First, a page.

director Daniel Haller
Okay, so it’s reasonable to be disappointed when looking for signs of H.P. Lovecraft in Daniel Haller’s 1965 “adaptation” of “The Colour Out of Space” as it was transformed into Die, Monster, Die! (a misleading but cool title nonetheless), but once you acknowledge that, what’s left is a stylish, interesting, occasionally quite cool horror film. Haller had been a production designer and art director on some Roger Corman films before taking the helm of director, as he does here for the first time, and it shows in some of the film’s best moments.
For its lack of adherence to Lovecraft, it does offer a few fascinating images, my favorite of which is the matte painting (by gum, I love matte paintings like this) of the giant crevasse in the burned-out woods leading to the Witley estate, a sign of some massive cataclysm, and quite spooky. You also have a glimpse of Witley’s menagerie from hell, the strange monsters in the hot house, irradiated by shards of a strange stone.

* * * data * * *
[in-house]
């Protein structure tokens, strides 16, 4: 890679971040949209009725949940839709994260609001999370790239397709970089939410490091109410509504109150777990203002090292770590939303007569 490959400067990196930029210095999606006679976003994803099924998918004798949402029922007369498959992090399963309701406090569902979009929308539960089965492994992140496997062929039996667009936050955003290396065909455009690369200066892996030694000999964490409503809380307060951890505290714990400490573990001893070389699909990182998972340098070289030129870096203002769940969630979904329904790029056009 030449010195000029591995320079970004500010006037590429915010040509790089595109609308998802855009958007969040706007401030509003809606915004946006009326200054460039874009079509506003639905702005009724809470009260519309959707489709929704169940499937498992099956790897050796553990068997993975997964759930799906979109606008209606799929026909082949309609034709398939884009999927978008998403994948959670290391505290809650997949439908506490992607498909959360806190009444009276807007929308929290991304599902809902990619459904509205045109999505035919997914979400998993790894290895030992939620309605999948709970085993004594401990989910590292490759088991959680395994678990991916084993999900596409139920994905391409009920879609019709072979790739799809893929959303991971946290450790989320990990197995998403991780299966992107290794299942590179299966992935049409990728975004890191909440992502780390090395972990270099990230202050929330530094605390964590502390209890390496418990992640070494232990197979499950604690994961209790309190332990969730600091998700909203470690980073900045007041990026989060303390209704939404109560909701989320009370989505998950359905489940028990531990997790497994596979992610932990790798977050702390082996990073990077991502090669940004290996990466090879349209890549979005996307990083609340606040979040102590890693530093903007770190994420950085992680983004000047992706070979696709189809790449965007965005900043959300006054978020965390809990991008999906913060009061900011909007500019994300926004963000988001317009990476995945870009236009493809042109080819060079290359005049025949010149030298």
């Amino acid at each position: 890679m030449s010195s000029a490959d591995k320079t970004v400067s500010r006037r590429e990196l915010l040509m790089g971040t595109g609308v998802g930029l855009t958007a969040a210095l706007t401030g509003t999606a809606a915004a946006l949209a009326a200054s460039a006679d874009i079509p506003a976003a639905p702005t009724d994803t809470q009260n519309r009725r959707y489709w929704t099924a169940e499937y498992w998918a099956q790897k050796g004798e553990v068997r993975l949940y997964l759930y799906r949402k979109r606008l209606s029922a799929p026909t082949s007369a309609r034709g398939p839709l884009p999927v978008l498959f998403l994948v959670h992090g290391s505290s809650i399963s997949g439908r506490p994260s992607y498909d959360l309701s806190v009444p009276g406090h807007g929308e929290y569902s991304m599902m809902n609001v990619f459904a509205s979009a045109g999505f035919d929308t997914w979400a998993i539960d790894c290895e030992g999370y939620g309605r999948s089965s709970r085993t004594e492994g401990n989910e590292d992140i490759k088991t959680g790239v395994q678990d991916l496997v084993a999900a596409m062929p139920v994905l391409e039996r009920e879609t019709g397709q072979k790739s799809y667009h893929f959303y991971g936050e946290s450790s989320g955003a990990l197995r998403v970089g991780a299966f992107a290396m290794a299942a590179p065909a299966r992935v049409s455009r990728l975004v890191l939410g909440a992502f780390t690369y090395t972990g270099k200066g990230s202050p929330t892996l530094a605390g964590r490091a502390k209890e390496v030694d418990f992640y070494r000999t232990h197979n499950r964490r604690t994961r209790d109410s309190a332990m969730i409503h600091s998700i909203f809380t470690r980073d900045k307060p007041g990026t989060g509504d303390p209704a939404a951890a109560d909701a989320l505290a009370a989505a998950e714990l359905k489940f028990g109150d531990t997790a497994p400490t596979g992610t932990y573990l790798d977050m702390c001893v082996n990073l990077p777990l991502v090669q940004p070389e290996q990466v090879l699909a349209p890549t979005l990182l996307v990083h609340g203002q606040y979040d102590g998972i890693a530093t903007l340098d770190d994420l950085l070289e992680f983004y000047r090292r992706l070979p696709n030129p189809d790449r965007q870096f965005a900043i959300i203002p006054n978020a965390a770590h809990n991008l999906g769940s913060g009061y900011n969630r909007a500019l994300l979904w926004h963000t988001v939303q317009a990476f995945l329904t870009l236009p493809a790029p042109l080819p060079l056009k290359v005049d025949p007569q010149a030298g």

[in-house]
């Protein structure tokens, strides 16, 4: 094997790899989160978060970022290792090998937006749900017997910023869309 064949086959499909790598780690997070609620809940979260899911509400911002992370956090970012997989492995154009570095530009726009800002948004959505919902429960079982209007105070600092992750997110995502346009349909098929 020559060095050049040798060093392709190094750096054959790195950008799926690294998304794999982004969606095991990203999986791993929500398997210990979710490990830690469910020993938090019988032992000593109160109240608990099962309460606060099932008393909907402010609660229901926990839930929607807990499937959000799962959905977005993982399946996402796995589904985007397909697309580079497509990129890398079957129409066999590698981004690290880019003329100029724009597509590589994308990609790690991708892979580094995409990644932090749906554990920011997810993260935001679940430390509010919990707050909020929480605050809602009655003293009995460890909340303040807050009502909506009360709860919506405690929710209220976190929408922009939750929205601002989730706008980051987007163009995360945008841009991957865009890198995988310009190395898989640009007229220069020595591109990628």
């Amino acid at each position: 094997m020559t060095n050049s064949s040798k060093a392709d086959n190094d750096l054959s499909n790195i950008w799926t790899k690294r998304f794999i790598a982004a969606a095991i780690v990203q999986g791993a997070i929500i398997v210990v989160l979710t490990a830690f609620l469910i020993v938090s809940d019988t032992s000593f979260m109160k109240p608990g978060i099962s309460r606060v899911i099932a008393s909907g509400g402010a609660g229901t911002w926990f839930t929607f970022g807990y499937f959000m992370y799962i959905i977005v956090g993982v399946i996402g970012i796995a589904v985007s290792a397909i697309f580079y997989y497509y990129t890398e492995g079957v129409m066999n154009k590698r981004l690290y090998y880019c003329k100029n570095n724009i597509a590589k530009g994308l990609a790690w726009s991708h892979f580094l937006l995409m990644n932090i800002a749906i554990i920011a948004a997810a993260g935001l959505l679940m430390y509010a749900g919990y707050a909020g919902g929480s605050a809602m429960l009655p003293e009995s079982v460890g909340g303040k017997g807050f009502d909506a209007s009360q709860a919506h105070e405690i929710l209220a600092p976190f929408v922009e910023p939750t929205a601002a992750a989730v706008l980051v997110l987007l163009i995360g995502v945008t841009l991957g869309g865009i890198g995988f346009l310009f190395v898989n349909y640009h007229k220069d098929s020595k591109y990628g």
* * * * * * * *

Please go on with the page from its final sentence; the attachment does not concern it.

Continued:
All this cool design gets a bit upstaged by the ending, in which Boris Karloff’s Nathum Witley becomes super-irradiated himself, a glowing silvery, shining thing that made me think of Karloff in The Invisible Ray (1936) some 30 years before (I wonder if Karloff considered that connection at the time). By upstaged, I mean upstaged by something considerably less cool-looking.
I quite liked it, to be honest.
Interesting to note that Karloff and star Nick Adams would both be dead within four years of this film. Karloff at age 81 from pneumonia and Adams at age 36 via suicide.